I was a startup founder before Google. I called the shots on what I'd work on, owned all the code I produced, and worked when and how I wanted to. A large part of my motivation for writing all this code was to learn things; another large part was to produce stuff that would be a positive contribution to the world. Alas, nobody used my stuff (well, almost nobody - we had a userbase measured in the hundreds), and I didn't get paid for it. So it wasn't exactly sustainable.
In my official job duties, I now write software that's seen by over a billion users. In my unofficial job duties, I'm the maintainer of an active open-source project watched by thousands of people which gets a dozen or so patches per week. When testing this open-source library, I had free availability of thousands of machines and a corpus of billions of documents. When developing it, I had the help and mentorship of experienced coworkers, some of whom had help leadership roles in major open-source projects. I get paid a fat salary for this. I do work longer hours, but it hasn't come at the expense of things I really care about. I go out with friends 3-4 times a week. I have a steady girlfriend. I call my mom every week. Most of the time for this has come out of loafing around on Reddit and Hacker News, where you are also giving your time away, for free, to produce something of value for a for-profit corporation.
In pretty much every dimension I care about, this is a win for me. My software reaches more users. I learn more. I get paid more. I meet more interesting people, and have more of a social life. My professional reputation increases more. I get more experience.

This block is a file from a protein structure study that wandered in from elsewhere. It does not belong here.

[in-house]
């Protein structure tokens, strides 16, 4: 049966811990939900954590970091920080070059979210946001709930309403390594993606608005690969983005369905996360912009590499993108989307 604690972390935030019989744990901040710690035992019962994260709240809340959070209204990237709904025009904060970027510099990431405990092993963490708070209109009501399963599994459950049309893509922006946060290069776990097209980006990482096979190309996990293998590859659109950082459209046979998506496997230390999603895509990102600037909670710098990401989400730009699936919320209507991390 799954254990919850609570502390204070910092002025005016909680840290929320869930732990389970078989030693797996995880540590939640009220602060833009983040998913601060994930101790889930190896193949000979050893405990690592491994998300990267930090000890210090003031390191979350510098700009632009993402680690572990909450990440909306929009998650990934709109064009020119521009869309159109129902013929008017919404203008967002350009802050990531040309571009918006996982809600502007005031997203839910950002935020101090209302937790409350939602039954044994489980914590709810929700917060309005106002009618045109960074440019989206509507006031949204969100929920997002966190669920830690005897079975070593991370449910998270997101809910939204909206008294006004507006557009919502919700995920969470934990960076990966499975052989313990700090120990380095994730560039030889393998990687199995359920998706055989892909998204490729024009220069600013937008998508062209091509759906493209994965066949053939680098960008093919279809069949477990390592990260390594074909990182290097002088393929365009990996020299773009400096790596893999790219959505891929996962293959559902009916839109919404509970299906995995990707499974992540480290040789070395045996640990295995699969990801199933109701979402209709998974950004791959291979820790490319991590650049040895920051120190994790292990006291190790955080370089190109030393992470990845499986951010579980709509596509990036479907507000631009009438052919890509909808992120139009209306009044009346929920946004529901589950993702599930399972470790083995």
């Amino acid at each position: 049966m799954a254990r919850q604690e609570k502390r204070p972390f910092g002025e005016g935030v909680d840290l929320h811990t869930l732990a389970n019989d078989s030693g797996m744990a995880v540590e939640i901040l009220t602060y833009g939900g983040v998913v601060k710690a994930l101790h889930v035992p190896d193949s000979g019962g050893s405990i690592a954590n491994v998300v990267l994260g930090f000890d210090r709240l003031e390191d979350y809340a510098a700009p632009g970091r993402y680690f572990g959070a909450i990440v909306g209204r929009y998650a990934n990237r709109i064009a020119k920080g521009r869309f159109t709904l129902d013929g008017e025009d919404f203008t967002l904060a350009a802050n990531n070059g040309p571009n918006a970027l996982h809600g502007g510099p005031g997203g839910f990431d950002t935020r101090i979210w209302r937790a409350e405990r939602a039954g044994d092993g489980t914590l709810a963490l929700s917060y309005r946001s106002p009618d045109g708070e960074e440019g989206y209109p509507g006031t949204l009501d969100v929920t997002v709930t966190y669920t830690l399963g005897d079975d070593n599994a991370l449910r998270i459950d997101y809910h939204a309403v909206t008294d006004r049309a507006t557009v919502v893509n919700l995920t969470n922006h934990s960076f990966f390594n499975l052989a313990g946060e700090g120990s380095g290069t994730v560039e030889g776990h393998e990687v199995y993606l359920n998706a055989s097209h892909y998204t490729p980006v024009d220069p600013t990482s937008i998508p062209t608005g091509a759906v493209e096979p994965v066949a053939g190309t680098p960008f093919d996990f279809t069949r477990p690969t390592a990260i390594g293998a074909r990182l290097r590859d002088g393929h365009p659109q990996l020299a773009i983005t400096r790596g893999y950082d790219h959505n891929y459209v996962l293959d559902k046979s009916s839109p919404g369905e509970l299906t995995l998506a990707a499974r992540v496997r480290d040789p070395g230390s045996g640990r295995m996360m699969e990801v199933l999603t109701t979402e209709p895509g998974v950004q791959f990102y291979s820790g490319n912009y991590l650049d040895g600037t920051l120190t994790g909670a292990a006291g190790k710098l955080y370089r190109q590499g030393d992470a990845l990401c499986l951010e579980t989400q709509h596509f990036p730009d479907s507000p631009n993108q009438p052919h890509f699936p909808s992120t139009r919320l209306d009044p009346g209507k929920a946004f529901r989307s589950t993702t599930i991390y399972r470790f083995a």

It used to bug me that I was giving away my labor "for free" to my employer, who would then profit handsomely for me. But what I realized is that not all labor has equal value. I used to reap all the fruits of my labor, and those fruits were worth virtually nothing. I'm now in a position where my labor has dramatically more leverage, and much of that is because I use the resources of my employer, and they're entitled to take a cut of it for that reason.
When the time comes where I feel I can accomplish more outside of Google than inside it, I'll quit. That was what drew me to them in the first place, the realization that, as an entrepreneur, all the ideas I had would be better executed as features of existing Google products. If that ever reverses and something that I really want to do would be better accomplished as an individual startup, that's what I'll do.
If you feel differently than I about Google's contribution to society or the ethics of unpaid overtime cultures in general then even my rather tame "that's a bit weird" might seem wrong to you and that's fair enough, these are opinions after all.
I meant for my comment to address the framing of similar arguments to yours as "repaying Google's generosity". Considering that type of statement really does "sound brainwashed" as another commenter pointed out, I was interested in a better articulated reason which you have definitely provided.